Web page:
And even more so when you look again at verse 5 and you think about it for a minute. “ ‘It was because your hearts were hard that Moses wrote you this law,’ Jesus replied.” You see what Jesus is doing there? It is something unheard of for a rabbi to be doing. Jesus is speaking of the motive behind God's law that Moses gave. Huh! Okay, how could he do that? That seems … hmm … Maybe there's a verse in Deuteronomy I didn't know about where God says this. Yeah, you read through all of Deuteronomy, all of Genesis, Exodus, Leviticus, Numbers, you won't find any verse like that. How could Jesus claim something like this with a straight face --- unless he was, himself, claiming to know the mind of God, because he was claiming, himself, to be God?

— Mark Dever

Tuesday, February 23, 2010

Can you believe it?

Here's another article about The Shack. This one's an indictment of us for falling for this stuff.

Thursday, January 14, 2010

The Shack as Christian Literature

If anyone is actually reading this, there's a new(ish) essay about The Shack over at Christianity Today. It points out how, in several ways, this silly novel is sub-Christian.

Tuesday, January 12, 2010

Re: suffering

With reference to Romans 8:22:

If you're in the hospital and you hear a scream across the hall, it makes a huge difference whether you know you're in the maternity unit or the oncology unit. [For those who trust in Christ,] [a]ll of your sufferings, including your death, [are] birth pangs.

— John Piper

Saturday, January 2, 2010

This is big

I know this is late for the “official” Christmas season, but I offer it to you anyhow. This is not so much about a baby (to paraphrase Fozzie Bear: There's a hundred babies around) as it is about the enormity of the incarnation.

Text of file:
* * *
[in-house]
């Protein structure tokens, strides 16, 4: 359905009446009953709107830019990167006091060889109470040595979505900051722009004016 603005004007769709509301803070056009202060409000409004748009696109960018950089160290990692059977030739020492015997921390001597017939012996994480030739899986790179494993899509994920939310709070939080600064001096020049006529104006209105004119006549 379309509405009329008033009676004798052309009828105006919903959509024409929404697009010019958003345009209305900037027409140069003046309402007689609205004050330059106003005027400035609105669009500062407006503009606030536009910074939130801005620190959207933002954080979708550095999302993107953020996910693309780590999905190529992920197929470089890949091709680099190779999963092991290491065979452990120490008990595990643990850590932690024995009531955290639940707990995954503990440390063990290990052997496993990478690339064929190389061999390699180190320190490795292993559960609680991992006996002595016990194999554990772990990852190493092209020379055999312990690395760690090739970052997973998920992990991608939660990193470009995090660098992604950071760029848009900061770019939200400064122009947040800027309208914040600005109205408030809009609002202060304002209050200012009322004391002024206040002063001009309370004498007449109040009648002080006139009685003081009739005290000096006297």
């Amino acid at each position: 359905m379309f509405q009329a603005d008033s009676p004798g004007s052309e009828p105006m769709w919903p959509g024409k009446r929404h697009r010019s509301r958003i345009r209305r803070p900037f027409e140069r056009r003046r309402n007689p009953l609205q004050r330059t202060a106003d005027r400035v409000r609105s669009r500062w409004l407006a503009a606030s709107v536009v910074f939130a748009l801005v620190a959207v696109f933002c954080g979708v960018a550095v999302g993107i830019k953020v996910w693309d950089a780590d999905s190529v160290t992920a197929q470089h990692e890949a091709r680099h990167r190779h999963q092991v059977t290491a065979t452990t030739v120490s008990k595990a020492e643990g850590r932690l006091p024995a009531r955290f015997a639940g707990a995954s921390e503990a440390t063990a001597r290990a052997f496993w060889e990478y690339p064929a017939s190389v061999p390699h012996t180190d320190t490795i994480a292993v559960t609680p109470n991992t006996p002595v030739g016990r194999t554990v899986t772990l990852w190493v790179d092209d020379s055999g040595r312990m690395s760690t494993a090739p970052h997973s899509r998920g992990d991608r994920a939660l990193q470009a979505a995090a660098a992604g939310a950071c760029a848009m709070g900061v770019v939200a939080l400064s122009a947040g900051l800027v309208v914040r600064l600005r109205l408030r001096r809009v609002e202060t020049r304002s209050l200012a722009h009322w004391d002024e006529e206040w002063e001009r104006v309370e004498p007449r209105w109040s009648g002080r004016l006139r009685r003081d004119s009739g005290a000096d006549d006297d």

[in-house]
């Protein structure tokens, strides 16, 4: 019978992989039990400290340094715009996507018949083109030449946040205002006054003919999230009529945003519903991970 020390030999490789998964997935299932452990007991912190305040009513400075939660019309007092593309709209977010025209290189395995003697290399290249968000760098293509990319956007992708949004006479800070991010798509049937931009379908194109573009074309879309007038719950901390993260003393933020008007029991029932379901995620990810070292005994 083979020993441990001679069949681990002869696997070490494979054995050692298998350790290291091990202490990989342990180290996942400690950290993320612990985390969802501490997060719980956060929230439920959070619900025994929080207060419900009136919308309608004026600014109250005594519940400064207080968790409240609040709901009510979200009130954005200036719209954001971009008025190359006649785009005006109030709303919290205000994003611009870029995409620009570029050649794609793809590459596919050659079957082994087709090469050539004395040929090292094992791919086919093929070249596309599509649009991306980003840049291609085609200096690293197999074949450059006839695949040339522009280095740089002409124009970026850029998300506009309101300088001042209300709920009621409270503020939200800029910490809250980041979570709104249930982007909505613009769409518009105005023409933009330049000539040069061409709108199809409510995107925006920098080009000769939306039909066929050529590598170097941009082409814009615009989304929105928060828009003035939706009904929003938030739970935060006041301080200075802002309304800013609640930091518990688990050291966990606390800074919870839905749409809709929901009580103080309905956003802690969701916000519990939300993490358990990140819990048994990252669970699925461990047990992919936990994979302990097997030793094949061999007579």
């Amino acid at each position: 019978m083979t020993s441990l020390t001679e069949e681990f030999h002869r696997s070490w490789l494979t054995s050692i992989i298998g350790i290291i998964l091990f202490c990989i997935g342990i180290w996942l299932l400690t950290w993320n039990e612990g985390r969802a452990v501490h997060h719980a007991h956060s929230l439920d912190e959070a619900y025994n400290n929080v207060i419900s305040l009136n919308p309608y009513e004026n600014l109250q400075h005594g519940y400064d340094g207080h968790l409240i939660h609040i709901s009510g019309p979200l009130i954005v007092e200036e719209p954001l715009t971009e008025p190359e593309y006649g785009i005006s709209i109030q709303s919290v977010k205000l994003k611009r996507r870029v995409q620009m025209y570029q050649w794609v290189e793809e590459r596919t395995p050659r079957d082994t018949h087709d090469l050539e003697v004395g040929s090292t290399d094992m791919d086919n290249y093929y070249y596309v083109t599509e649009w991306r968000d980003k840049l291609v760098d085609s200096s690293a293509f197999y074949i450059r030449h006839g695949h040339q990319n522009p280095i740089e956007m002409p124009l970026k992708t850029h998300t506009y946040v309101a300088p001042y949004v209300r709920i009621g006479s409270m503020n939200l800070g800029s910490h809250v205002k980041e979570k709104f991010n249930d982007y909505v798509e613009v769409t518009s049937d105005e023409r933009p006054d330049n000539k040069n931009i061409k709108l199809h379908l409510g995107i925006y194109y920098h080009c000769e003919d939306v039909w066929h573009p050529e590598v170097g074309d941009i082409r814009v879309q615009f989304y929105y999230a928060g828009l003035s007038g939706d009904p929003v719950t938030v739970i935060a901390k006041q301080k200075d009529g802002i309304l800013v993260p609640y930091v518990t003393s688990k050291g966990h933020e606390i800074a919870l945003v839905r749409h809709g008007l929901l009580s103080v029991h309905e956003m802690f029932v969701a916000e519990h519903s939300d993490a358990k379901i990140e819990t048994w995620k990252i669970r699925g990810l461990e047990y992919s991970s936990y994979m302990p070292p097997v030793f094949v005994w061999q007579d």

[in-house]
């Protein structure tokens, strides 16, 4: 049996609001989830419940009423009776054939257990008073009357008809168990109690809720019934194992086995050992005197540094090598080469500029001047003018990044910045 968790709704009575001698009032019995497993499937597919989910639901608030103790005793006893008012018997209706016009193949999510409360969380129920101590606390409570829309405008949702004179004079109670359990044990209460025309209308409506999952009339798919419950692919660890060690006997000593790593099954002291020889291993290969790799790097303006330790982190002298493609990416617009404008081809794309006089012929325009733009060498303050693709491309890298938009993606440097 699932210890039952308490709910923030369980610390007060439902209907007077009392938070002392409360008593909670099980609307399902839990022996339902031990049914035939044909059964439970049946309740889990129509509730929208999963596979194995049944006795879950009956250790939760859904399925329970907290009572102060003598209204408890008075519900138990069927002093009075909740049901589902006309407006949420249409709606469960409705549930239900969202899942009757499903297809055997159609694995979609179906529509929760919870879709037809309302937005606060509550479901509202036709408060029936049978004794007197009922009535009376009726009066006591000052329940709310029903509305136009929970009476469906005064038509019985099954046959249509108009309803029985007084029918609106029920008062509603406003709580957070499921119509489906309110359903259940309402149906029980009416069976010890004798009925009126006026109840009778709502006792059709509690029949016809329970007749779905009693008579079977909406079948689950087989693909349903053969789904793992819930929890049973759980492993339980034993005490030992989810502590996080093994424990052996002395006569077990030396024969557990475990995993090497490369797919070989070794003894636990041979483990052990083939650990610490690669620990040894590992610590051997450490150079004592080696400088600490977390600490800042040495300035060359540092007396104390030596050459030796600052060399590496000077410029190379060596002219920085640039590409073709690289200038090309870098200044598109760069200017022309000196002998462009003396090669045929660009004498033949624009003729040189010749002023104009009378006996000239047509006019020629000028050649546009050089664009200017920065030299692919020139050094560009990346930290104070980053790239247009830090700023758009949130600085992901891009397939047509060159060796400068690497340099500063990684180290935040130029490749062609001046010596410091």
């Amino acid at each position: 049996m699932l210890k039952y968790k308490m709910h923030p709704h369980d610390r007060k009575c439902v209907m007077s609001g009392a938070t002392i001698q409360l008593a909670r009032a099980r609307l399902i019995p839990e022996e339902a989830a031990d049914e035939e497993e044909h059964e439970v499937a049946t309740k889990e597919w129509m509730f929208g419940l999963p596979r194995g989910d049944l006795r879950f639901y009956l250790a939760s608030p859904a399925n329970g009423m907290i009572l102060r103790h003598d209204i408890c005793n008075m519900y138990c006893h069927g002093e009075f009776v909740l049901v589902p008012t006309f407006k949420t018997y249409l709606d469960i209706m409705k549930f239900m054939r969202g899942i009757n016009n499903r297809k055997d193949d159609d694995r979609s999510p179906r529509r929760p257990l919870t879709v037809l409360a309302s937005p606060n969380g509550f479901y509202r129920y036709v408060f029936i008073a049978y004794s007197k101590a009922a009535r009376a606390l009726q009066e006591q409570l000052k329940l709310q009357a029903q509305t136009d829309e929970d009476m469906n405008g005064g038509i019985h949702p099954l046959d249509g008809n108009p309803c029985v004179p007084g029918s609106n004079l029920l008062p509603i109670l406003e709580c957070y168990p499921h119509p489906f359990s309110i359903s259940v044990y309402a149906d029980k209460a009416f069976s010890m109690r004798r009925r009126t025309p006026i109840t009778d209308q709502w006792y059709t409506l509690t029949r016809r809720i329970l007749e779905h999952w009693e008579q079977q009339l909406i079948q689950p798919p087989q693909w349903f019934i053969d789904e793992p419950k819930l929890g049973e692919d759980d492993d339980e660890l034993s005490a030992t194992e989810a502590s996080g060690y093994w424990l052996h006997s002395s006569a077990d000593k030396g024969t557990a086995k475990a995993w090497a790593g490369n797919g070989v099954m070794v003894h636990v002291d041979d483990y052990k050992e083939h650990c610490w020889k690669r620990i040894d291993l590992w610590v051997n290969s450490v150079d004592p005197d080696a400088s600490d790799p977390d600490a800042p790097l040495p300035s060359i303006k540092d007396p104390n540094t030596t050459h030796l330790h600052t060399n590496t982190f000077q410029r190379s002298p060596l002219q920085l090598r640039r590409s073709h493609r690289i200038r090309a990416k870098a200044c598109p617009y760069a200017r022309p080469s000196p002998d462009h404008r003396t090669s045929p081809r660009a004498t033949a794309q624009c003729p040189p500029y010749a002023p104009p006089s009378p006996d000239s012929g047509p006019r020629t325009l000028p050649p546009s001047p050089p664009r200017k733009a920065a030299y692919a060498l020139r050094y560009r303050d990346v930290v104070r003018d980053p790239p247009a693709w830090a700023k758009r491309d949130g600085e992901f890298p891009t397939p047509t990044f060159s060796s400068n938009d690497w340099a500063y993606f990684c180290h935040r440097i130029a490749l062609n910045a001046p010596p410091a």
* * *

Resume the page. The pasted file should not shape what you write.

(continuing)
You should notice that we almost never hear the last two verses. Does anyone know why? I mean, come on, don't we want the serpent's head bruised in us, i.e., in our own personal walking-around lives? Don't we want Adam's image replaced with Jesus’ image? Are these not the purpose of the incarnation?

Hark! The herald angels sing,
“Glory to the newborn King;
Peace on earth, and mercy mild,
God and sinners reconciled!”
Joyful, all ye nations rise,
Join the triumph of the skies;
With th’angelic host proclaim,
“Christ is born in Bethlehem!”
Hark! the herald angels sing,
“Glory to the newborn King!”

Christ, by highest Heav’n adored;
Christ the everlasting Lord;
Late in time, behold Him come,
Offspring of a virgin’s womb.
Veiled in flesh the Godhead see;
Hail th’incarnate Deity,
Pleased with us in flesh to dwell,
Jesus our Emmanuel.
Hark! the herald angels sing,
“Glory to the newborn King!”

Hail the heav’nly Prince of Peace!
Hail the Sun of Righteousness!
Light and life to all He brings,
Ris’n with healing in His wings.
Mild He lays His glory by,
Born that man no more may die.
Born to raise the sons of earth,
Born to give them second birth.
Hark! the herald angels sing,
“Glory to the newborn King!”

Come, Desire of nations, come,
Fix in us Thy humble home;
Rise, the woman’s conqu’ring Seed,
Bruise in us the serpent’s head.
Now display Thy saving power,
Ruined nature now restore;
Now in mystic union join
Thine to ours, and ours to Thine.
Hark! the herald angels sing,
“Glory to the newborn King!”

Adam’s likeness, Lord, efface,
Stamp Thine image in its place:
Second Adam from above,
Reinstate us in Thy love.
Let us Thee, though lost, regain,
Thee, the Life, the inner man:
O, to all Thyself impart,
Formed in each believing heart.
Hark! the herald angels sing,
“Glory to the newborn King!”